All-season dishes with mild lingcod
A traditional Italian dish, Pasta Primavera, has the word ``spring'' in its title, and is a wonderful idea for other dishes that can be served all year round. It can be made with almost any kind or shape of pasta tossed with a slightly tart dressing and combined with several kinds of fresh spring vegetables of your choosing -- something green, such as broccoli, asparagus, or fresh peas.
The primavera idea can be easily adapted to chicken, meat, or fish and can be a salad or a hot or cold main dish. Lingcod, a mild Pacific fish, or any firm, mild, white fish can make an attractive, easy one-pot meal when it's combined with such fresh vegetables as carrot, zucchini, tomatoes, and herbs.
One of the most highly prized of all Pacific fish, the lingcod is not truly a cod but belongs to the greenling family. It has the same mild flavor as Pacific cod, but a denser, firmer texture.
While cod and scrod are popular in the East, lingcod is somewhat of a counterpart on the West Coast.
The color of its flesh varies from white to greenish-white when uncooked, but it turns pure white when cooked. Lingcod is available year-round, and it is most often sold in fillets.
Rockcod is another favorite Western fish. It's also known as Pacific snapper, a member of the rockfishes of this area. It, too, has a light-colored flesh with a mild flavor. Lingcod fillets are usually denser and thicker than Pacific snapper.
Fish with fine-textured flesh are sometimes difficult to handle because they fall through the wide spacing on most grills.
For easier grilling, cook fish on an oiled wire cake rack on the grill. Before turning, place another oiled rack on top of the fish and, using pot holders, flip both racks with the fish sandwiched in between.
To avoid overcooking, cook lingcod 10 minutes per inch of fish measured at its thickest point. Turn fish halfway through the cooking time. Lingcod Primavera 1 1/2 pounds lingcod fillets 1 tablespoon olive oil 1/2 cup chopped onion 1 cup sliced mushrooms 1 28-ounce can whole tomatoes, drained 1 cup fish or chicken stock or clam juice 1 1/2 teaspoons oregano, crushed Pepper to taste 1 cup julienned carrots 1 cup sliced zucchini 1/2 cup feta cheese, drained 1 tablespoon chopped parsley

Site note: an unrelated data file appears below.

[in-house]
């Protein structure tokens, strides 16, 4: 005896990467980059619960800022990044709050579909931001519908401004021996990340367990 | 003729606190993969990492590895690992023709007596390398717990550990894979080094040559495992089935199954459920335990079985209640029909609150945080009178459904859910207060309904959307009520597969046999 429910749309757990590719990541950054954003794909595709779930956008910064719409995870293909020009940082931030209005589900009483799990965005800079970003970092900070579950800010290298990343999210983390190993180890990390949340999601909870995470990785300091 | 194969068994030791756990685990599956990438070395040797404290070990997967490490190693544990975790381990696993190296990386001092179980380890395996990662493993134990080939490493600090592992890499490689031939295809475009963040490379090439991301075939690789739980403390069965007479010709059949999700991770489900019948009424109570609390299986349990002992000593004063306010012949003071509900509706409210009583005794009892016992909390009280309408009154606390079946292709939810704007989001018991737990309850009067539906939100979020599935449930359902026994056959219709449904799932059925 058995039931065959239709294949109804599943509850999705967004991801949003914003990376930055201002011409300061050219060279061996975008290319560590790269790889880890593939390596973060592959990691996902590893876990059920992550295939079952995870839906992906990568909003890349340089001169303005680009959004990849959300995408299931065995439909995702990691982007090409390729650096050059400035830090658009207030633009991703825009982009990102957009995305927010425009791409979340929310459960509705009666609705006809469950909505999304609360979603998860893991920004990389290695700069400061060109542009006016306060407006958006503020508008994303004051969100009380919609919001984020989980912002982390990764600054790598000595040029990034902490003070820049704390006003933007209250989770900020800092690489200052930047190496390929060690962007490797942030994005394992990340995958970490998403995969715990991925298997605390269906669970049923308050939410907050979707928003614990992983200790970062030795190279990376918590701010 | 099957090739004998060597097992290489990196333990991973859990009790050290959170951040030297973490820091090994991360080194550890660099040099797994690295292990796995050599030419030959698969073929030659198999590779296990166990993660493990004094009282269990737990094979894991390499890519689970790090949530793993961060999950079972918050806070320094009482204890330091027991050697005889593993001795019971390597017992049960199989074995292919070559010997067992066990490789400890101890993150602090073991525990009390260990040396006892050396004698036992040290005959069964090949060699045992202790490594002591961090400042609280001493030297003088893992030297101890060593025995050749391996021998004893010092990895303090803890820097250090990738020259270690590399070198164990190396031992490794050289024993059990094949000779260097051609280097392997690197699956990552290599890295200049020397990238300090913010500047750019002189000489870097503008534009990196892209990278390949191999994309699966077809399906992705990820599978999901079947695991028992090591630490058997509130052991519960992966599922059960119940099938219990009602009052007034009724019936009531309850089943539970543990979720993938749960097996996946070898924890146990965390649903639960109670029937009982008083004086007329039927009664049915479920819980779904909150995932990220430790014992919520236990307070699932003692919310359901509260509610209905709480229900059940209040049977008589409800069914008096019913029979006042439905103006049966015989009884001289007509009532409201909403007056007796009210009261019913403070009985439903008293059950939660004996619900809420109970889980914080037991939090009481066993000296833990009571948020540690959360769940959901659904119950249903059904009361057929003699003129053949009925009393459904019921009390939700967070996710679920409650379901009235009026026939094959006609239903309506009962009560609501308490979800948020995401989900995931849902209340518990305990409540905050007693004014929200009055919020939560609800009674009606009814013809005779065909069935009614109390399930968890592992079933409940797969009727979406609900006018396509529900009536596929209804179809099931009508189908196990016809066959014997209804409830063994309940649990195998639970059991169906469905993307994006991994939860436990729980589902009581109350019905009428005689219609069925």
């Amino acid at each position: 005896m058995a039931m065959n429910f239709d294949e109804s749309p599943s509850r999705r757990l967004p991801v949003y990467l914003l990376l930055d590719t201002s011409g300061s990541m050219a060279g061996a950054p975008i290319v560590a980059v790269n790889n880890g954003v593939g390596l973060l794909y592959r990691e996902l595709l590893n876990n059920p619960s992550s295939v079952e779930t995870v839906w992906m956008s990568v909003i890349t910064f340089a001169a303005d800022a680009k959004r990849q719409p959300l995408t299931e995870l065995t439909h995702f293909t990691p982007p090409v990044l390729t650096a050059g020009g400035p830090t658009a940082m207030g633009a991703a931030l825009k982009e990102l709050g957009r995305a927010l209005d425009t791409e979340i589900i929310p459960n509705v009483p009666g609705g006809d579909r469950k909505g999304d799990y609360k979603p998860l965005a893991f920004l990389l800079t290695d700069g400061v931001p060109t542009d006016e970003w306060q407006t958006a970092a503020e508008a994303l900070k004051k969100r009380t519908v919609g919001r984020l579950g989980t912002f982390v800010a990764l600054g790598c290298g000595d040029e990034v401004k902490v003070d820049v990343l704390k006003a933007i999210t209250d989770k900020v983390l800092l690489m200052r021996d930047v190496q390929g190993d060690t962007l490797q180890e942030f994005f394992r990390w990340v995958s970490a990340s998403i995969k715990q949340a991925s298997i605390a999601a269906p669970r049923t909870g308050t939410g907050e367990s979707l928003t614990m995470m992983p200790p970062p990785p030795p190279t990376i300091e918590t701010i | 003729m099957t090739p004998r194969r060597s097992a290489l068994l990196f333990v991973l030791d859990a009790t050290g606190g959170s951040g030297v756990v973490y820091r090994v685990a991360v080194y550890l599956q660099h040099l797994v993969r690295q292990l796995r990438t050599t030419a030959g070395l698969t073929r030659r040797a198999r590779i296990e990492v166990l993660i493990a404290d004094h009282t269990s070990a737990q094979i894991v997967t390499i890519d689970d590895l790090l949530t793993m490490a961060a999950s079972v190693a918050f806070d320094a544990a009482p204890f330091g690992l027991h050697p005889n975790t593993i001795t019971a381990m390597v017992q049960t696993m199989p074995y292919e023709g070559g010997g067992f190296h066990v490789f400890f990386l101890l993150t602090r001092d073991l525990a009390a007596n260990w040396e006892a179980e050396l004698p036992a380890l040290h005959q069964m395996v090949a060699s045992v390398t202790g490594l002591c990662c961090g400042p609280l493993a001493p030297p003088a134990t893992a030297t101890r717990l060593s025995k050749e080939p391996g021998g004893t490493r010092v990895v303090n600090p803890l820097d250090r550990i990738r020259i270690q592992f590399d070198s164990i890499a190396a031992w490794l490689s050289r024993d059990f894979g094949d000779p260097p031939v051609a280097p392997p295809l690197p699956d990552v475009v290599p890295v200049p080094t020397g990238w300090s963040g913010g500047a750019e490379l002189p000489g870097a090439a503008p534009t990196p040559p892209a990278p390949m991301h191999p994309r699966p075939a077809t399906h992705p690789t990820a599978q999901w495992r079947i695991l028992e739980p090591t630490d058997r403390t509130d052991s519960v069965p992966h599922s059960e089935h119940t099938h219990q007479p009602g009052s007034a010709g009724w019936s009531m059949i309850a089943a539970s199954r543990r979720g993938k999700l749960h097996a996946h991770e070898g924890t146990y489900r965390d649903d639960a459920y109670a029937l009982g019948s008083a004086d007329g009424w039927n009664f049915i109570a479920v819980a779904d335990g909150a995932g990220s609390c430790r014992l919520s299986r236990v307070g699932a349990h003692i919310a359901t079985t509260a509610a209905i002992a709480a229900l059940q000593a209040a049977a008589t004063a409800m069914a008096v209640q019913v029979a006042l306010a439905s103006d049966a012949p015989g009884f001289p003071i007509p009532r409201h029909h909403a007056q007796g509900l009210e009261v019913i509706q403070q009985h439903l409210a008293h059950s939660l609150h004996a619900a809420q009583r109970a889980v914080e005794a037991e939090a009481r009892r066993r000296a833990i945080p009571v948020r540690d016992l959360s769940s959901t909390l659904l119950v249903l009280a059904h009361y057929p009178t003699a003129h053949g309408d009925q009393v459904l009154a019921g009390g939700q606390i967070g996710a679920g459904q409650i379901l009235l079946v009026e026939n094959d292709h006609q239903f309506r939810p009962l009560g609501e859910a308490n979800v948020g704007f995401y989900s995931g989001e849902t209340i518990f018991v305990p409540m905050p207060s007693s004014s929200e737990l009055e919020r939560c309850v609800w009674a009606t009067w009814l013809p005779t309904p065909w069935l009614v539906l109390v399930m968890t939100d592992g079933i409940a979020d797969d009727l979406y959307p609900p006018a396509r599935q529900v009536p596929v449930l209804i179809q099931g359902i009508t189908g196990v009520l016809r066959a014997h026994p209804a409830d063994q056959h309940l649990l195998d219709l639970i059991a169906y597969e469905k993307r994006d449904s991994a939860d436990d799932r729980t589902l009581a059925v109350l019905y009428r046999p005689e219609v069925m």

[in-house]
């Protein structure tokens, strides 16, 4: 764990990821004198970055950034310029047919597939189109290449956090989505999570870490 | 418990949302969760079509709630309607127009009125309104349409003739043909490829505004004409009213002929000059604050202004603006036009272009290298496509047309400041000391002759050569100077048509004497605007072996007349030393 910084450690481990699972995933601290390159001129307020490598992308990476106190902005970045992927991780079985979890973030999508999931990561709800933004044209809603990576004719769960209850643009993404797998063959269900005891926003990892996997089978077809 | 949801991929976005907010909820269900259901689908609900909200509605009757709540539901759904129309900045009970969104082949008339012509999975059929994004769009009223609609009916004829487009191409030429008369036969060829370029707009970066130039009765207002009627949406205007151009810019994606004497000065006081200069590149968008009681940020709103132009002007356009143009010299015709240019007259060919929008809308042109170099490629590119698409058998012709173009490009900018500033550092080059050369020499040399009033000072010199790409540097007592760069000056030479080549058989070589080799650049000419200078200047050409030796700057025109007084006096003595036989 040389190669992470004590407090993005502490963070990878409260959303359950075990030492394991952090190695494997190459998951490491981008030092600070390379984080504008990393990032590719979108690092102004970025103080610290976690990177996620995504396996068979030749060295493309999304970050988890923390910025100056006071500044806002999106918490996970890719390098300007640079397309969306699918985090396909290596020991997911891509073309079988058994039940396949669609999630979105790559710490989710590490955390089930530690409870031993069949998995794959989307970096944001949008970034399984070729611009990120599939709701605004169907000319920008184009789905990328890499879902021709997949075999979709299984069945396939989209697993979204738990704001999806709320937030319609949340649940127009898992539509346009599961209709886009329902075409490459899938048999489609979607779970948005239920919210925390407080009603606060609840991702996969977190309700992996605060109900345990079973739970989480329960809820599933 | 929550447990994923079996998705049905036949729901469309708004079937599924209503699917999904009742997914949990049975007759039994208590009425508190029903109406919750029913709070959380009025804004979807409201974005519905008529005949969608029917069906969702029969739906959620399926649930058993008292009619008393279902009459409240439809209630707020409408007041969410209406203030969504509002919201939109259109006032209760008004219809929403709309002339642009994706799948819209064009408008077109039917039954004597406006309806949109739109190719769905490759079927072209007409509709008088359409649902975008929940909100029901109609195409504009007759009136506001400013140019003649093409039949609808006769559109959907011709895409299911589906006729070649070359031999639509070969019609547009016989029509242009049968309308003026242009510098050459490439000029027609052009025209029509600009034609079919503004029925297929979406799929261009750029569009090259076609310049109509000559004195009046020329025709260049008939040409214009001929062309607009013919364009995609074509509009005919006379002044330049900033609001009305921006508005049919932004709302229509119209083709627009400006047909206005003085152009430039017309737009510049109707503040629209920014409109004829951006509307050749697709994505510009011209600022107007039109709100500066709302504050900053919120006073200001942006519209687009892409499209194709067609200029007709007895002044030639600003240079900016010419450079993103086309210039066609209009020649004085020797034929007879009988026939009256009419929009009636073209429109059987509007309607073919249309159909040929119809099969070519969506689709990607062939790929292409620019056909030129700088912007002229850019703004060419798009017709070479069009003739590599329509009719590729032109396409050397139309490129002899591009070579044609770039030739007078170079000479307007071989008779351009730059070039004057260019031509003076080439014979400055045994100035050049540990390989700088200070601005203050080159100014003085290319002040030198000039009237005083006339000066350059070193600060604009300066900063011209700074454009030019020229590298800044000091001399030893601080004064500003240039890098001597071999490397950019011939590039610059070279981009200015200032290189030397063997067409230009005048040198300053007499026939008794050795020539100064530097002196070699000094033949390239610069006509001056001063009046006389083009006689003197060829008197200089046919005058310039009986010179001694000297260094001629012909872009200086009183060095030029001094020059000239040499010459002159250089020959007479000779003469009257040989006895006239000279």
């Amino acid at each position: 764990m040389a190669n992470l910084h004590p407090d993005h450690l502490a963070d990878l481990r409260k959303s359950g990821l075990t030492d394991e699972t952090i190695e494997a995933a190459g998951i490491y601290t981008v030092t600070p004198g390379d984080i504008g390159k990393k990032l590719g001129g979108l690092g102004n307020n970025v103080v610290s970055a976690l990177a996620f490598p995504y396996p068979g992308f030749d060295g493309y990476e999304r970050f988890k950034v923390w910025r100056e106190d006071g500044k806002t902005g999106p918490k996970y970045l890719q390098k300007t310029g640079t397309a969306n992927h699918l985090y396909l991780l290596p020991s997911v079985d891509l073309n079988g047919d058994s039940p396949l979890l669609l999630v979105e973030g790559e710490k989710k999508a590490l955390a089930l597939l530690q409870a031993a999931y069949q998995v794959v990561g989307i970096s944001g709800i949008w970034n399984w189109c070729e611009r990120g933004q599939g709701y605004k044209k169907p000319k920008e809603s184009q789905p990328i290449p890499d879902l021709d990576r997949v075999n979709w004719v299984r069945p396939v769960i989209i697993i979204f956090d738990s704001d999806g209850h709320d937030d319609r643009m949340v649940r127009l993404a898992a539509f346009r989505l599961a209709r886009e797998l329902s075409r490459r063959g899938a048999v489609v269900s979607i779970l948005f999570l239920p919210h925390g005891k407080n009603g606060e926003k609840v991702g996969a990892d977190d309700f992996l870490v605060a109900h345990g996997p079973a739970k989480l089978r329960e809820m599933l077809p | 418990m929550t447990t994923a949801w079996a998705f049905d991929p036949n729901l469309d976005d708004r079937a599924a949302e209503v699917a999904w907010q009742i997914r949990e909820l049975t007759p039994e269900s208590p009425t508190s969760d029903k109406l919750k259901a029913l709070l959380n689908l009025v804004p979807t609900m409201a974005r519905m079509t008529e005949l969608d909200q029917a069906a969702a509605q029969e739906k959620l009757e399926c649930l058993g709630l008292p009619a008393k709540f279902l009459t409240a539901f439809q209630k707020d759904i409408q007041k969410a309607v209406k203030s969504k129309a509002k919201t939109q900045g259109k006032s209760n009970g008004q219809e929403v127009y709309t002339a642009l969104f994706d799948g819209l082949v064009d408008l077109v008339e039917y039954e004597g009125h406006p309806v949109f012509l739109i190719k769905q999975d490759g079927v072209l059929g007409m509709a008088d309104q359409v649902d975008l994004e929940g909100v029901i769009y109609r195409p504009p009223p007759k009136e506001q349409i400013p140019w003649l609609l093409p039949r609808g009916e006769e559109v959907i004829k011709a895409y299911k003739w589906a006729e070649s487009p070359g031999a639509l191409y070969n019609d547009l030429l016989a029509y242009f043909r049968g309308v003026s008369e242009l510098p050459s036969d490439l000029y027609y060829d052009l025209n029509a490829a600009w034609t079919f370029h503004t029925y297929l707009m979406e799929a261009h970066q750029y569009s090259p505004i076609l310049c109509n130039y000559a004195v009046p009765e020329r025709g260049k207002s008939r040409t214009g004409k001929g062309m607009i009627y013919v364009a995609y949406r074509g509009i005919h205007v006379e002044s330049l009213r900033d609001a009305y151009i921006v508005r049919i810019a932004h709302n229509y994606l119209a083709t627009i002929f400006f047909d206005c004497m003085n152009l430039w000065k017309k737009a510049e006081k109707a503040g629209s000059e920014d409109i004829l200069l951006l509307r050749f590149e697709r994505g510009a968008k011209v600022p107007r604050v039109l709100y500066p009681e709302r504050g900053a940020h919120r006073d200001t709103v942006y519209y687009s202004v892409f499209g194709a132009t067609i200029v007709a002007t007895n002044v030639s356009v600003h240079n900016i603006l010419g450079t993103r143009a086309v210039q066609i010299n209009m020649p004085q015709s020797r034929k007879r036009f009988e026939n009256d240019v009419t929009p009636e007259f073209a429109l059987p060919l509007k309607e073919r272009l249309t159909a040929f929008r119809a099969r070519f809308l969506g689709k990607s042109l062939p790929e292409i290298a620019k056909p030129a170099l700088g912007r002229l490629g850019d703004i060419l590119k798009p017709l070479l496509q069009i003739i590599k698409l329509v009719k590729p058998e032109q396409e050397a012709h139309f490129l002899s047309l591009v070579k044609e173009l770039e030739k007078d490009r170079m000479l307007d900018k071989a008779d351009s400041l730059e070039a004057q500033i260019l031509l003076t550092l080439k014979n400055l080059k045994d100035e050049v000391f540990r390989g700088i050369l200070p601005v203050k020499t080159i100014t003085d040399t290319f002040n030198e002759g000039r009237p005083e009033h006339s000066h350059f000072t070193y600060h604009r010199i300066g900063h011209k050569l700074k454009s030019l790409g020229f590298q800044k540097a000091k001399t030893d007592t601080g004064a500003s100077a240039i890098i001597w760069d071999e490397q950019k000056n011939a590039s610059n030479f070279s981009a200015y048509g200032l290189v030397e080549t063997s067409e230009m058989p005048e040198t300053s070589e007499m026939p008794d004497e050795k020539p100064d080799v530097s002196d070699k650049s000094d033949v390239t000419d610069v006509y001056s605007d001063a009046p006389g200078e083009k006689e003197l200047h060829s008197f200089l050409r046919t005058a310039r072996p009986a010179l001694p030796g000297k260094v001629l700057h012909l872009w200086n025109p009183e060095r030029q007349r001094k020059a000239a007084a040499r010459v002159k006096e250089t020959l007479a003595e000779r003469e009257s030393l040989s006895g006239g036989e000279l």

Rinse fish with cold water; pat dry with paper towels. Cut into 1 1/2-inch cubes; set aside. In medium skillet, heat oil. Add onion and mushrooms and saut'e until tender. Add tomatoes, stock, oregano, and pepper; cook until thickened. Add carrots, zucchini, and fish. Cover and simmer 4 to 5 minutes, or until fish is no longer translucent. Gently stir in feta and parsley just before serving. Serve over fettuccine. Makes 4 servings. Gazpacho-Topped Lingcod 1 1/3 pounds lingcod or Pacific snapper fillets 2 tablespoons peeled and seeded chopped cucumber 1 cup peeled and seeded chopped tomato 2 tablespoons chopped red onion 2 tablespoons chopped green pepper 3/4 teaspoon chopped garlic 1 tablespoon chopped parsley or cilantro 1/8 teaspoon dillweed, crushed 1/2 teaspoon olive oil 2 teaspoons lime juice 3 tablespoons lime juice 1/4 teaspoon black pepper 1/8 teaspoon liquid hot pepper sauce 2 tablespoons vegetable oil
Rinse fish with cold water; pat dry with paper towels. Set aside. Combine cucumber, tomato, red onion, green pepper, garlic, parsley, dill weed, olive oil, and 2 teaspoons lime juice. Mix well and chill for 30 minutes. Meanwhile, combine 3 tablespoons lime juice, pepper, hot pepper sauce, and vegetable oil. Marinate fish in mixture for 10 minutes. Drain fish, reserving marinade. Grill fish, basting with marinade. Turn. Baste and continue to cook. Serve with chilled vegetable topping. Serves 4.